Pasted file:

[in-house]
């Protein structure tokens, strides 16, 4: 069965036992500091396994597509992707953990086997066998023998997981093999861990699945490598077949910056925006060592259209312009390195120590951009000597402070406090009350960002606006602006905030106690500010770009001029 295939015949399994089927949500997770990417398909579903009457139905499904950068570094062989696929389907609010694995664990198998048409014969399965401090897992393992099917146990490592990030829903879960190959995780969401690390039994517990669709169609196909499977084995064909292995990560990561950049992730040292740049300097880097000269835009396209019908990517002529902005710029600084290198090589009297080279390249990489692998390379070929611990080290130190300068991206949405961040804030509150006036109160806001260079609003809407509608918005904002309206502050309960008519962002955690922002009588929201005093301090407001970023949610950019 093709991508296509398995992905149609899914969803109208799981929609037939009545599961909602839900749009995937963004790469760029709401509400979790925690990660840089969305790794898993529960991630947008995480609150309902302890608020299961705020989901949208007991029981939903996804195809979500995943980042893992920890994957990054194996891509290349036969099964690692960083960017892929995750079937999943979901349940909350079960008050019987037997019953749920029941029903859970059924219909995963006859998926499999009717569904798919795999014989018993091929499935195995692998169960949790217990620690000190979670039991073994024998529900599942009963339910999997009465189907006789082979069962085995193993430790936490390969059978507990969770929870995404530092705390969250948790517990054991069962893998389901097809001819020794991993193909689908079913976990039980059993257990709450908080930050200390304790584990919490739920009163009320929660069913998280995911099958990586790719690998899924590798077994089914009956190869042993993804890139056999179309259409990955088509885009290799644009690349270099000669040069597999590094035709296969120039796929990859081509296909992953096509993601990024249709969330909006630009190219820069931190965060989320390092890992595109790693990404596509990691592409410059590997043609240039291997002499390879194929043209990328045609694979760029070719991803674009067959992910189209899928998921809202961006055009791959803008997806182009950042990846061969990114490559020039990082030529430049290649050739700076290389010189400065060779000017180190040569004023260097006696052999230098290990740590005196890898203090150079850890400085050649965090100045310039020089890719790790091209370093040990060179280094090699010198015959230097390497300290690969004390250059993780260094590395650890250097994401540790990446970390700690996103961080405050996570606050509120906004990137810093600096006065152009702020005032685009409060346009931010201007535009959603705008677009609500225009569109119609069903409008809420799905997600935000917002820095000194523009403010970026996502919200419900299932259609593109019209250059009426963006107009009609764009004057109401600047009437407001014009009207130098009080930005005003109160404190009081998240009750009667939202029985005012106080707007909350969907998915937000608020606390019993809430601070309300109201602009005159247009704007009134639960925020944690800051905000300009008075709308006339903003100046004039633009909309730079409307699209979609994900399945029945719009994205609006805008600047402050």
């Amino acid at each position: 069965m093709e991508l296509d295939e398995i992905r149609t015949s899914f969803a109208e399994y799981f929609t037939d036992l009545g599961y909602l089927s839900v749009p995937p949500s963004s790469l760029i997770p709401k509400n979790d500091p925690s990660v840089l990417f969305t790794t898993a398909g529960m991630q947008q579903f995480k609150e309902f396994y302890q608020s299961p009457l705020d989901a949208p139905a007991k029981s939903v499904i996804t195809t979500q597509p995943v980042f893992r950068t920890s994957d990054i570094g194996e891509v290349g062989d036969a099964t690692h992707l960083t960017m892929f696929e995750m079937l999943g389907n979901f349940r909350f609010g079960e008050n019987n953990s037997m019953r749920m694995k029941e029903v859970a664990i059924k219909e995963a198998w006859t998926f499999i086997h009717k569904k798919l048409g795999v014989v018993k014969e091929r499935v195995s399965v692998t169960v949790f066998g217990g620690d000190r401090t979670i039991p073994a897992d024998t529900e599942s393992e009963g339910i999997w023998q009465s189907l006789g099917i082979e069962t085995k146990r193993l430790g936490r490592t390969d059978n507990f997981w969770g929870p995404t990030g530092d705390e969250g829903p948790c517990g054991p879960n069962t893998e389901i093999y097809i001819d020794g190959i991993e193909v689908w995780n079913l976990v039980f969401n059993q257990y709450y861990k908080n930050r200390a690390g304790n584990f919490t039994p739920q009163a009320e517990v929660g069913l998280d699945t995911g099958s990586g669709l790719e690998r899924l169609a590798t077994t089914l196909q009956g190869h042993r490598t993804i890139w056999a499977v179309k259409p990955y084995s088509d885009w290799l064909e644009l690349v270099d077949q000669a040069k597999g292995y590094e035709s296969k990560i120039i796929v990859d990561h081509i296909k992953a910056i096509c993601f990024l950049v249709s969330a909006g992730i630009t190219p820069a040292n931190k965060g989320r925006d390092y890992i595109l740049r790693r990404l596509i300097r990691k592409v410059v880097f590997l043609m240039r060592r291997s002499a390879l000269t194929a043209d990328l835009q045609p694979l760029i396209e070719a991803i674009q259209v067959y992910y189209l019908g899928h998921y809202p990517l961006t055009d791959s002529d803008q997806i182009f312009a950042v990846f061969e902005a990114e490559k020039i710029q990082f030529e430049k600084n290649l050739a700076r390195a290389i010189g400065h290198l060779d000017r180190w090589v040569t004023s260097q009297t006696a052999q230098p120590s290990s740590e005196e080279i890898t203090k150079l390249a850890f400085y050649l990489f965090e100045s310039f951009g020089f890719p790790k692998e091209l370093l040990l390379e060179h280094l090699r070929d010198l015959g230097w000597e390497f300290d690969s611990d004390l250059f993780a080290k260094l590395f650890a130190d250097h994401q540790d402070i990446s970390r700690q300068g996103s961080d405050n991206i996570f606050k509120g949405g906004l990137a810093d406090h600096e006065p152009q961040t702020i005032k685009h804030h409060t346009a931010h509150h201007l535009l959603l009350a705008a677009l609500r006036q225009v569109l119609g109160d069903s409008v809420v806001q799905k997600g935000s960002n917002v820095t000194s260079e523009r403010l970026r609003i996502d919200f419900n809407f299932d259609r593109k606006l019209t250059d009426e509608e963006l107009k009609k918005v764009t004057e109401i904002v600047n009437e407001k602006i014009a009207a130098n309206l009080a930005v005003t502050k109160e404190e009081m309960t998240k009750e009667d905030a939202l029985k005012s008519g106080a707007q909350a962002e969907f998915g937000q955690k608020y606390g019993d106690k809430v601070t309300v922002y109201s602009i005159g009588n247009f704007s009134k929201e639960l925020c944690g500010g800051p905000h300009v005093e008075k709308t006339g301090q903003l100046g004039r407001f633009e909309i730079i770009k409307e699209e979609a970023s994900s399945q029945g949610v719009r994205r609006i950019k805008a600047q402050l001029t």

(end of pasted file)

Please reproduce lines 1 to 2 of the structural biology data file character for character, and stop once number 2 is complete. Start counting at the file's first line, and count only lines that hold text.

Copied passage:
[in-house]
């Protein structure tokens, strides 16, 4: 069965036992500091396994597509992707953990086997066998023998997981093999861990699945490598077949910056925006060592259209312009390195120590951009000597402070406090009350960002606006602006905030106690500010770009001029 295939015949399994089927949500997770990417398909579903009457139905499904950068570094062989696929389907609010694995664990198998048409014969399965401090897992393992099917146990490592990030829903879960190959995780969401690390039994517990669709169609196909499977084995064909292995990560990561950049992730040292740049300097880097000269835009396209019908990517002529902005710029600084290198090589009297080279390249990489692998390379070929611990080290130190300068991206949405961040804030509150006036109160806001260079609003809407509608918005904002309206502050309960008519962002955690922002009588929201005093301090407001970023949610950019 093709991508296509398995992905149609899914969803109208799981929609037939009545599961909602839900749009995937963004790469760029709401509400979790925690990660840089969305790794898993529960991630947008995480609150309902302890608020299961705020989901949208007991029981939903996804195809979500995943980042893992920890994957990054194996891509290349036969099964690692960083960017892929995750079937999943979901349940909350079960008050019987037997019953749920029941029903859970059924219909995963006859998926499999009717569904798919795999014989018993091929499935195995692998169960949790217990620690000190979670039991073994024998529900599942009963339910999997009465189907006789082979069962085995193993430790936490390969059978507990969770929870995404530092705390969250948790517990054991069962893998389901097809001819020794991993193909689908079913976990039980059993257990709450908080930050200390304790584990919490739920009163009320929660069913998280995911099958990586790719690998899924590798077994089914009956190869042993993804890139056999179309259409990955088509885009290799644009690349270099000669040069597999590094035709296969120039796929990859081509296909992953096509993601990024249709969330909006630009190219820069931190965060989320390092890992595109790693990404596509990691592409410059590997043609240039291997002499390879194929043209990328045609694979760029070719991803674009067959992910189209899928998921809202961006055009791959803008997806182009950042990846061969990114490559020039990082030529430049290649050739700076290389010189400065060779000017180190040569004023260097006696052999230098290990740590005196890898203090150079850890400085050649965090100045310039020089890719790790091209370093040990060179280094090699010198015959230097390497300290690969004390250059993780260094590395650890250097994401540790990446970390700690996103961080405050996570606050509120906004990137810093600096006065152009702020005032685009409060346009931010201007535009959603705008677009609500225009569109119609069903409008809420799905997600935000917002820095000194523009403010970026996502919200419900299932259609593109019209250059009426963006107009009609764009004057109401600047009437407001014009009207130098009080930005005003109160404190009081998240009750009667939202029985005012106080707007909350969907998915937000608020606390019993809430601070309300109201602009005159247009704007009134639960925020944690800051905000300009008075709308006339903003100046004039633009909309730079409307699209979609994900399945029945719009994205609006805008600047402050």